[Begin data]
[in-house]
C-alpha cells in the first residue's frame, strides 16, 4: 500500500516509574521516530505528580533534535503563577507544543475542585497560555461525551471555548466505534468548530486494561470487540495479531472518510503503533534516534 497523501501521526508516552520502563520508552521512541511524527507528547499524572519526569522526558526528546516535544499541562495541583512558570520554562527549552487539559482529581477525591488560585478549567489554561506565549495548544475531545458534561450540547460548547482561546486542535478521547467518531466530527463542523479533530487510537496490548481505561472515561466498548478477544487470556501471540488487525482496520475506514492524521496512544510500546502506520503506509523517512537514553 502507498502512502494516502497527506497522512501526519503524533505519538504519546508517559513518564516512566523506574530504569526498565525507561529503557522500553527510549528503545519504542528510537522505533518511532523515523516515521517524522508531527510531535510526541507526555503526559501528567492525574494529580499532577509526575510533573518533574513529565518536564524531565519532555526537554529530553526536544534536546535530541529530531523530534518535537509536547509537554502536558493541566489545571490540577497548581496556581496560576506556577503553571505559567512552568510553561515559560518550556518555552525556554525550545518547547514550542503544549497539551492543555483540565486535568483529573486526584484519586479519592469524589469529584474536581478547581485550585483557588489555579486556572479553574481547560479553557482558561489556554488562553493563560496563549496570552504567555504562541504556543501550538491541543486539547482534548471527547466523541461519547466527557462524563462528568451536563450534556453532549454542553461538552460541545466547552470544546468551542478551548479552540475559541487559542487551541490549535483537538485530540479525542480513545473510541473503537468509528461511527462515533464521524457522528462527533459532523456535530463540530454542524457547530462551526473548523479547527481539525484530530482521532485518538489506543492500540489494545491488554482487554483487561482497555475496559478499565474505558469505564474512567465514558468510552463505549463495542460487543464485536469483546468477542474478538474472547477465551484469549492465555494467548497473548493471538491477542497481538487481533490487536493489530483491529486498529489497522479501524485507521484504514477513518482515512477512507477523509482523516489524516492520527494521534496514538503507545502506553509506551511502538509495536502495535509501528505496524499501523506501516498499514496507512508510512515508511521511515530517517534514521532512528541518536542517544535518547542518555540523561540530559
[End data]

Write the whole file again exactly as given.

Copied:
[in-house]
C-alpha cells in the first residue's frame, strides 16, 4: 500500500516509574521516530505528580533534535503563577507544543475542585497560555461525551471555548466505534468548530486494561470487540495479531472518510503503533534516534 497523501501521526508516552520502563520508552521512541511524527507528547499524572519526569522526558526528546516535544499541562495541583512558570520554562527549552487539559482529581477525591488560585478549567489554561506565549495548544475531545458534561450540547460548547482561546486542535478521547467518531466530527463542523479533530487510537496490548481505561472515561466498548478477544487470556501471540488487525482496520475506514492524521496512544510500546502506520503506509523517512537514553 502507498502512502494516502497527506497522512501526519503524533505519538504519546508517559513518564516512566523506574530504569526498565525507561529503557522500553527510549528503545519504542528510537522505533518511532523515523516515521517524522508531527510531535510526541507526555503526559501528567492525574494529580499532577509526575510533573518533574513529565518536564524531565519532555526537554529530553526536544534536546535530541529530531523530534518535537509536547509537554502536558493541566489545571490540577497548581496556581496560576506556577503553571505559567512552568510553561515559560518550556518555552525556554525550545518547547514550542503544549497539551492543555483540565486535568483529573486526584484519586479519592469524589469529584474536581478547581485550585483557588489555579486556572479553574481547560479553557482558561489556554488562553493563560496563549496570552504567555504562541504556543501550538491541543486539547482534548471527547466523541461519547466527557462524563462528568451536563450534556453532549454542553461538552460541545466547552470544546468551542478551548479552540475559541487559542487551541490549535483537538485530540479525542480513545473510541473503537468509528461511527462515533464521524457522528462527533459532523456535530463540530454542524457547530462551526473548523479547527481539525484530530482521532485518538489506543492500540489494545491488554482487554483487561482497555475496559478499565474505558469505564474512567465514558468510552463505549463495542460487543464485536469483546468477542474478538474472547477465551484469549492465555494467548497473548493471538491477542497481538487481533490487536493489530483491529486498529489497522479501524485507521484504514477513518482515512477512507477523509482523516489524516492520527494521534496514538503507545502506553509506551511502538509495536502495535509501528505496524499501523506501516498499514496507512508510512515508511521511515530517517534514521532512528541518536542517544535518547542518555540523561540530559